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Nicolas_S_
Beginner
307 Views

Timestamp issues in h264 decoding

Hi,

I am using Intel Media Server Studio 2015 – Graphics Driver, version 16.4.2.39163 and Intel Media Server Studio 2015 – SDK, version 6.0.16043166.166,  running on CentOS 7.0 with a Intel(R) Core(TM) i7-4770R.

I am decoding a h264 stream, but the decoded output pts are sometimes decreasing, which messes up with my muxer. My program is based on the simple_decode tutorial, and I added the decode and presentation timestamps in the bitstream:

mfxStatus PushBitStreamData(mfxBitstream* pBS, Packet* pkt)
{
    if(pBS->DataOffset) {
        memmove(pBS->Data, pBS->Data + pBS->DataOffset, pBS->DataLength);
        pBS->DataOffset = 0;
    }                                                                                                                 
    memcpy(pBS->Data + pBS->DataLength, pkt->data, pkt->size);               
    pBS->DataLength += pkt->size;        

    pBS->DecodeTimeStamp = pkt->dts != AV_NOPTS_VALUE ? pkt->dts : pkt->pts;
    pBS->TimeStamp = pkt->pts;
}

And decoding:

while(1){
    ctx->sts = ctx->mfxDEC->DecodeFrameAsync(&ctx->mfxBS, ctx->pmfxSurfaces[nIndex], &pmfxOutSurface, &syncp);
    if(ctx->sts == MFX_WRN_VIDEO_PARAM_CHANGED)
        continue;

    if(ctx->sts == MFX_WRN_DEVICE_BUSY){
        usleep(800);
        continue;
    }
    break;
}

This produces the following output:

Packet:: pts:5239528686 dts:5239521486
Packet:: pts:5239525086 dts:5239525086
Packet:: pts:5239532286 dts:5239528686
Packet:: pts:5239550286 dts:5239532286
Packet:: pts:5239543086 dts:5239535886
Packet:: pts:5239539486 dts:5239539486
Packet:: pts:5239546686 dts:5239543086
Decoded:: frame order:0 timestamp:5239528686
Packet:: pts:5239564686 dts:5239546686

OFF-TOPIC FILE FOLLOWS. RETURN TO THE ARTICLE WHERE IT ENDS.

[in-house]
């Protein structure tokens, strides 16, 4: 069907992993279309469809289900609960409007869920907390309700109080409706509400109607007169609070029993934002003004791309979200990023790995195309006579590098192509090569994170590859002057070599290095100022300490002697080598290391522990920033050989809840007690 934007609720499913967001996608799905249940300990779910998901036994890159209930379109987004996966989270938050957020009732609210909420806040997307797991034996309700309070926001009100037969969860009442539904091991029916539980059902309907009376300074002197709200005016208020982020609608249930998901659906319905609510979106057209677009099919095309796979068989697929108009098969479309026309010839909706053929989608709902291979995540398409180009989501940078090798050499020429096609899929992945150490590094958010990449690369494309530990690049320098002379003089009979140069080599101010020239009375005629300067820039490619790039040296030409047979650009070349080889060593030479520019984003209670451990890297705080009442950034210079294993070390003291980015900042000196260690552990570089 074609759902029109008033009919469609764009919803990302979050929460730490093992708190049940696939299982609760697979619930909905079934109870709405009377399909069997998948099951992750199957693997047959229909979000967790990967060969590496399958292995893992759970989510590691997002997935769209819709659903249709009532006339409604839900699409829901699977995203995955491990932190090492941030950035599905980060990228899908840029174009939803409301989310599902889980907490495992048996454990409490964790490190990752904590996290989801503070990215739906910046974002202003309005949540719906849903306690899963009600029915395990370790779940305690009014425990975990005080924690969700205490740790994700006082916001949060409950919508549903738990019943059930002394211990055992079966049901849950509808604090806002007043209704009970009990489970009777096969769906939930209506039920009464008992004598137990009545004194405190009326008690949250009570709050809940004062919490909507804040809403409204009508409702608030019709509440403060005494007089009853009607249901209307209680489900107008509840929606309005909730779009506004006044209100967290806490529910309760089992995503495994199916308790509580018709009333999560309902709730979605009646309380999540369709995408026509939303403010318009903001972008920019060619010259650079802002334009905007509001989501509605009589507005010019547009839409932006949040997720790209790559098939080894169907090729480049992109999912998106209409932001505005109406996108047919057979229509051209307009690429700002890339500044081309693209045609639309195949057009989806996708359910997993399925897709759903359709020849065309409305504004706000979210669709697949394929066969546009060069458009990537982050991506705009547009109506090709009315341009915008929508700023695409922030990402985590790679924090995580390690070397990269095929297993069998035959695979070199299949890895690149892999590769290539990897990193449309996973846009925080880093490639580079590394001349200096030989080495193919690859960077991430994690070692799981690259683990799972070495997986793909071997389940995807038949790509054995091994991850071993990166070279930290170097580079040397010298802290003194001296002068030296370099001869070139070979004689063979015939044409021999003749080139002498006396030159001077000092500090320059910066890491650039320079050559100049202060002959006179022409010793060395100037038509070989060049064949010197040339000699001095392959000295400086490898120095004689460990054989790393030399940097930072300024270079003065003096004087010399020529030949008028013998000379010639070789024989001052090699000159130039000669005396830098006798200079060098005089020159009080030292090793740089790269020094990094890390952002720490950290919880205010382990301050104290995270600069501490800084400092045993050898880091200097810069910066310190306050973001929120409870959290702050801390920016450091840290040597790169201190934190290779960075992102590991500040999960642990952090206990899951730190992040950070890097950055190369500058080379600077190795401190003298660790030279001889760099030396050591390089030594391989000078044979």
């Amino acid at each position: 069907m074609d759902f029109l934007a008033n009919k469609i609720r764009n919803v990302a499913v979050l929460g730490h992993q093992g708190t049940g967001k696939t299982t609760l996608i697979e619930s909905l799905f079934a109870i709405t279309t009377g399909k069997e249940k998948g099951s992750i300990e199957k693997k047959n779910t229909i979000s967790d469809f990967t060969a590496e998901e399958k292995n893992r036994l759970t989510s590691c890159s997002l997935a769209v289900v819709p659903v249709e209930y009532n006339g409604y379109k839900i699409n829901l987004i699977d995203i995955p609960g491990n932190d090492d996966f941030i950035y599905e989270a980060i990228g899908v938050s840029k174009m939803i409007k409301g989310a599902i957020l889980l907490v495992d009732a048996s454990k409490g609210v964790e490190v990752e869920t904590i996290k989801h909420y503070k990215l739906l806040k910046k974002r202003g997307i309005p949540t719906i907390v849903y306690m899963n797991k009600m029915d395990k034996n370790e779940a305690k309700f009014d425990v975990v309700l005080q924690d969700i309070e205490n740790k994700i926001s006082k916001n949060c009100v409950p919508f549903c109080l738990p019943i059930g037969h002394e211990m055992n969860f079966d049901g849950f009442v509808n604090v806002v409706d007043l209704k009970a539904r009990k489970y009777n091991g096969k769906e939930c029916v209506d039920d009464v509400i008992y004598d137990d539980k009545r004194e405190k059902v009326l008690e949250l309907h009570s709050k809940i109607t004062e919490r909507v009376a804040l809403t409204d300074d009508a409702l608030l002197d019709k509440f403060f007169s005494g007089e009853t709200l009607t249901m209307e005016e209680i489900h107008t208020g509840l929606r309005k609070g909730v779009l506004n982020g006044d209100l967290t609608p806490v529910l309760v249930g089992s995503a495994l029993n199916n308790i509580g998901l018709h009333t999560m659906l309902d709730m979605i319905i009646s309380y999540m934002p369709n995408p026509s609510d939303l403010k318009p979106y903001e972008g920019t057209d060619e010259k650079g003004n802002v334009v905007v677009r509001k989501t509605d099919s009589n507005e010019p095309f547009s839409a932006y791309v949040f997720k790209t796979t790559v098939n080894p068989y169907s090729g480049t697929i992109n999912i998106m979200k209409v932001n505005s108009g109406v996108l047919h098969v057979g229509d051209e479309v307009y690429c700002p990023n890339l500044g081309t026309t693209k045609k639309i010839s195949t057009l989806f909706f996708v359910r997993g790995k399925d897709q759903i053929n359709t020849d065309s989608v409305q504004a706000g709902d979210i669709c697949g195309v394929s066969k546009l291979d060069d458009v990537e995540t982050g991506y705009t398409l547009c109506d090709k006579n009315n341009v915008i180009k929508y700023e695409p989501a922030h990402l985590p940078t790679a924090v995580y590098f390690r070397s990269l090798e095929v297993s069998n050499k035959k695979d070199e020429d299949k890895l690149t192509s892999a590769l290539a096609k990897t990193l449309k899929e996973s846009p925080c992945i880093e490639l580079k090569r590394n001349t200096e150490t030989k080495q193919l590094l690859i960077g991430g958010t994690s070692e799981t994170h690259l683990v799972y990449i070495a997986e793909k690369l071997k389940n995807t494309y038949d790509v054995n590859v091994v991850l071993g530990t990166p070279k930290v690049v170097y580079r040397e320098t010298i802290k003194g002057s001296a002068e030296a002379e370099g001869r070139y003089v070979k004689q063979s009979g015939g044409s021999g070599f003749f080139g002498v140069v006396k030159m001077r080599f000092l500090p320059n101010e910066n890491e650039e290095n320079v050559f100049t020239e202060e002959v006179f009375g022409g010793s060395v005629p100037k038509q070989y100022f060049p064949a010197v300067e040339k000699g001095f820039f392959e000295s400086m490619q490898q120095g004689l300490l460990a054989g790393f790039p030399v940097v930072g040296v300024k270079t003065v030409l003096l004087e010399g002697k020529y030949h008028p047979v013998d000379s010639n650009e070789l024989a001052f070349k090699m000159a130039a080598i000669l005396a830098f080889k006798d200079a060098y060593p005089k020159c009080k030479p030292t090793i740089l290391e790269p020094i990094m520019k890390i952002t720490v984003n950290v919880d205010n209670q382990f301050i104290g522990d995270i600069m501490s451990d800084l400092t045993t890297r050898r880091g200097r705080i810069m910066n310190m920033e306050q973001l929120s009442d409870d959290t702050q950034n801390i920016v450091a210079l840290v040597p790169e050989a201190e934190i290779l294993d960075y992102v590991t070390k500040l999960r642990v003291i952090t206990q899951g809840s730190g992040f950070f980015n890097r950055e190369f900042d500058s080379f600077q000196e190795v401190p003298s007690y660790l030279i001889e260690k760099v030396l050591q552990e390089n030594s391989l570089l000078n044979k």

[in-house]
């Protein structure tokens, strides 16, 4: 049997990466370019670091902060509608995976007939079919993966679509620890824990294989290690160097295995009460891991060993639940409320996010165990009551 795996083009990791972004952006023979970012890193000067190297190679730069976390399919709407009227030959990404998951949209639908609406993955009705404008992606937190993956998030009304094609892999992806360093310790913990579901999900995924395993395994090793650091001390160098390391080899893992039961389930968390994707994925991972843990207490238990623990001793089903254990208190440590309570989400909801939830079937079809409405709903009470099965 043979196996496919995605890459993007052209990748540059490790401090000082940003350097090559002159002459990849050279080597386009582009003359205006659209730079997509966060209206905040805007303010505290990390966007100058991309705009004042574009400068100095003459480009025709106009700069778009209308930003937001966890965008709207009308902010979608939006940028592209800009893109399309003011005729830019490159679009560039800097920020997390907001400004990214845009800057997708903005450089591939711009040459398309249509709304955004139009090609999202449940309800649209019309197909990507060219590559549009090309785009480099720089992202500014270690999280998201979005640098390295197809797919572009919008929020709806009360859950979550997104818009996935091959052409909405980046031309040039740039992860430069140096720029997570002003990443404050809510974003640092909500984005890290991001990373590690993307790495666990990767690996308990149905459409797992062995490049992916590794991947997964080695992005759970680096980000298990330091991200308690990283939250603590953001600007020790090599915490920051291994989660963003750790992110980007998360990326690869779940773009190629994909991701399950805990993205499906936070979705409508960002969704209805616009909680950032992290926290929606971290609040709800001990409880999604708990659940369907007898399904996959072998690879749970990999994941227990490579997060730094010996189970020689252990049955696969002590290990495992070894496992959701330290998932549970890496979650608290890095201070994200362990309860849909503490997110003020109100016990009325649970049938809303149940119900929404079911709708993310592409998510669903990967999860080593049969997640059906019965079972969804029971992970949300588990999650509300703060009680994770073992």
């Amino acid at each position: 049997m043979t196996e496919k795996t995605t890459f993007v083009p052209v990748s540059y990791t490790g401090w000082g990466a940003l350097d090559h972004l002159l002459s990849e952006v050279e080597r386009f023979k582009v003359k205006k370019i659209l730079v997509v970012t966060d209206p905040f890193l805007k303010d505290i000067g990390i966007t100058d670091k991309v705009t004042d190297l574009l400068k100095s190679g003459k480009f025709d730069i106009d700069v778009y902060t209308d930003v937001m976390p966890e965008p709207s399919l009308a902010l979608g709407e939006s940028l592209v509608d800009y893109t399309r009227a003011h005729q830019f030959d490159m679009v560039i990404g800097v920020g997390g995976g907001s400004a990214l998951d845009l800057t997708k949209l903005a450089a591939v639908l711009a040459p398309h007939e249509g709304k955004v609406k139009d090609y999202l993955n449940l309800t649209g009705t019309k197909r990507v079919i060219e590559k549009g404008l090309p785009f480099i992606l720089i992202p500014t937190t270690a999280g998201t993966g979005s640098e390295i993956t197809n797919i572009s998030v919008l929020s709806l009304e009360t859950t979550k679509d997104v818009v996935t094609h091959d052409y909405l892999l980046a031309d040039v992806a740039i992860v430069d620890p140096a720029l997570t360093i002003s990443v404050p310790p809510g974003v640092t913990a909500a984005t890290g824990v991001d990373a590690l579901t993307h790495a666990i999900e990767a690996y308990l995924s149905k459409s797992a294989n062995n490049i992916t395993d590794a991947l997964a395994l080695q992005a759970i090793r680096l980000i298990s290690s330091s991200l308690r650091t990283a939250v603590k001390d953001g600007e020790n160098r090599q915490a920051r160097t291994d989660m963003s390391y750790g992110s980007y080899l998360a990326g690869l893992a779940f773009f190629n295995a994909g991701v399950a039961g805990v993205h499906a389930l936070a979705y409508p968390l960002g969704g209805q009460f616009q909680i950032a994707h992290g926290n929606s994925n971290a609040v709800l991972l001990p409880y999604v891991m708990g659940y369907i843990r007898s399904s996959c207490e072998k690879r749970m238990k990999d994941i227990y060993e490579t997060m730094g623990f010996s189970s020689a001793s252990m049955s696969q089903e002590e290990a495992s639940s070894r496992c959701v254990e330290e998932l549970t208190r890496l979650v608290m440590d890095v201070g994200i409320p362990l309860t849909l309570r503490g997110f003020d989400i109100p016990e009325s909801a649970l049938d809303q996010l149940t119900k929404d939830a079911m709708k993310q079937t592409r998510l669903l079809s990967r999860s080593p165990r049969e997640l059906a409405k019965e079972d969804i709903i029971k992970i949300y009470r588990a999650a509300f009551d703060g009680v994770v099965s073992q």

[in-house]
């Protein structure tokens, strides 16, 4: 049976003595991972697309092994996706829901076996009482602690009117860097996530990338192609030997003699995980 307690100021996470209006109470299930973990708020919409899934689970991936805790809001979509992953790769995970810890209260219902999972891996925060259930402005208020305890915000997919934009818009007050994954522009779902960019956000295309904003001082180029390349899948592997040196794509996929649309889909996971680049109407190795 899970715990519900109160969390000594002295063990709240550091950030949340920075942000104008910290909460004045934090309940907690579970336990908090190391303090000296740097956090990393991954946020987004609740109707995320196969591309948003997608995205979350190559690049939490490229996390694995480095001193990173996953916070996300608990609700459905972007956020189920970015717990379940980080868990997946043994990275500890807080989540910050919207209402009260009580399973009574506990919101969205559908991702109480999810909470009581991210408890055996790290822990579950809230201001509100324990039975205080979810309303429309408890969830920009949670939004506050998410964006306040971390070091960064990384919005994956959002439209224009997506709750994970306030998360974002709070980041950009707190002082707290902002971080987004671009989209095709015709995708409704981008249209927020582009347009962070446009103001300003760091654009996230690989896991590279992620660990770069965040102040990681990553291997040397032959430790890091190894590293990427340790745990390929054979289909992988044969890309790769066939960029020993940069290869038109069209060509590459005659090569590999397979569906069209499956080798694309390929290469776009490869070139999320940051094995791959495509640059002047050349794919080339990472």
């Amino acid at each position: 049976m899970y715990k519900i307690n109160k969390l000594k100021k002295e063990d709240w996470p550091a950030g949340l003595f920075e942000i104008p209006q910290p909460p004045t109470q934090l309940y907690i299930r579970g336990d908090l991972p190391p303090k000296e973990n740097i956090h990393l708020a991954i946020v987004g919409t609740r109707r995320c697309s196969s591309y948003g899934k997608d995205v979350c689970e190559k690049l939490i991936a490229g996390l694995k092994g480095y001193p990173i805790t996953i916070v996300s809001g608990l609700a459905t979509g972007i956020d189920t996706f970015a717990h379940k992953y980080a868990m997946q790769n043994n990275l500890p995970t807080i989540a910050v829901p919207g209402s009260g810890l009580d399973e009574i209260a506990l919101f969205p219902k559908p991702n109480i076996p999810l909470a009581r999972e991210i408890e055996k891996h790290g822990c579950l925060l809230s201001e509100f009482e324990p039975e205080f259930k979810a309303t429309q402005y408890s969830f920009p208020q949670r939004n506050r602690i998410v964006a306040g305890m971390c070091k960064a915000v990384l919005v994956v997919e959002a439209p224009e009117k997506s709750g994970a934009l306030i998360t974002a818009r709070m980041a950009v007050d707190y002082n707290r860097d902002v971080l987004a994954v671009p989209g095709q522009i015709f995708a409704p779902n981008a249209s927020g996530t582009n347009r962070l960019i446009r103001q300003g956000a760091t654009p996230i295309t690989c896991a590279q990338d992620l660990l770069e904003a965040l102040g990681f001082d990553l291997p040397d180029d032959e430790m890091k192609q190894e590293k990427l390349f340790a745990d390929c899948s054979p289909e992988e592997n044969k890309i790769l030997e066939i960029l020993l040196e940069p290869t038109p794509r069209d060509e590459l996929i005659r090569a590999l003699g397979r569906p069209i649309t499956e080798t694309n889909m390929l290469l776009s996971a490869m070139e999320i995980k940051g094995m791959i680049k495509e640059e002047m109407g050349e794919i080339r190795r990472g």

Decoded:: frame order:1 timestamp:5239535886
Packet:: pts:5239557486 dts:5239550286
Decoded:: frame order:2 timestamp:5239525086
Packet:: pts:5239553886 dts:5239553886
Decoded:: frame order:3 timestamp:5239535886
Packet:: pts:5239561086 dts:5239557486
Decoded:: frame order:4 timestamp:5239543086
Packet:: pts:5239579086 dts:5239561086
Decoded:: frame order:5 timestamp:5239550286
Packet:: pts:5239571886 dts:5239564686
Decoded:: frame order:6 timestamp:5239546686

Where the frame 2 has lower pts than the frame 1, this behaviour is shown in many other frames (ie. 5 to 6). The output is much longer, those are the first lines.

 

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5 Replies
Jeffrey_M_Intel1
Employee
307 Views

For Media SDK, except for the exceptions of frame rate conversion and deinterlace timestamps are simply passed along from decode to surfaces to encode.  There are no guarantees that an input stream will have rational timestamps. However, your application can play an active role in "cleaning" them where necessary.  This is up to your application and out of Media SDK's scope.  A simplistic starting strategy could be to take a starting value from the stream but replace the MFXFrameData TimeStamp (PTS) values before the surface goes to the encoder with a value your application calculates based on the specified FPS.